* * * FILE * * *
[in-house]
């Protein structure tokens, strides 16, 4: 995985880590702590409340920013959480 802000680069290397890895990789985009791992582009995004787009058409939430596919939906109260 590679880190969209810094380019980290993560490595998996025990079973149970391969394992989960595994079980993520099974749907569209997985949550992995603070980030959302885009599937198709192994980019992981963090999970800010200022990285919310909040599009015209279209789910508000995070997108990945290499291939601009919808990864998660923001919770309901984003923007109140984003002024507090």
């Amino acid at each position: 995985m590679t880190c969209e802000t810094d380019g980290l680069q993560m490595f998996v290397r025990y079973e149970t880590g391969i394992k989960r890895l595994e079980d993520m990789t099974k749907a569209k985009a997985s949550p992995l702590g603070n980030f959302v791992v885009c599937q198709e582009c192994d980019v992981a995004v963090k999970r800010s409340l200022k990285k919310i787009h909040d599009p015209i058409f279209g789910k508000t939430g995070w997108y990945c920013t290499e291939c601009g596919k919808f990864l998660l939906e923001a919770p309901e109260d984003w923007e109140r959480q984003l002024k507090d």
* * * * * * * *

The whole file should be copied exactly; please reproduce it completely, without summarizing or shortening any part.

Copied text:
[in-house]
């Protein structure tokens, strides 16, 4: 995985880590702590409340920013959480 802000680069290397890895990789985009791992582009995004787009058409939430596919939906109260 590679880190969209810094380019980290993560490595998996025990079973149970391969394992989960595994079980993520099974749907569209997985949550992995603070980030959302885009599937198709192994980019992981963090999970800010200022990285919310909040599009015209279209789910508000995070997108990945290499291939601009919808990864998660923001919770309901984003923007109140984003002024507090």
């Amino acid at each position: 995985m590679t880190c969209e802000t810094d380019g980290l680069q993560m490595f998996v290397r025990y079973e149970t880590g391969i394992k989960r890895l595994e079980d993520m990789t099974k749907a569209k985009a997985s949550p992995l702590g603070n980030f959302v791992v885009c599937q198709e582009c192994d980019v992981a995004v963090k999970r800010s409340l200022k990285k919310i787009h909040d599009p015209i058409f279209g789910k508000t939430g995070w997108y990945c920013t290499e291939c601009g596919k919808f990864l998660l939906e923001a919770p309901e109260d984003w923007e109140r959480q984003l002024k507090d």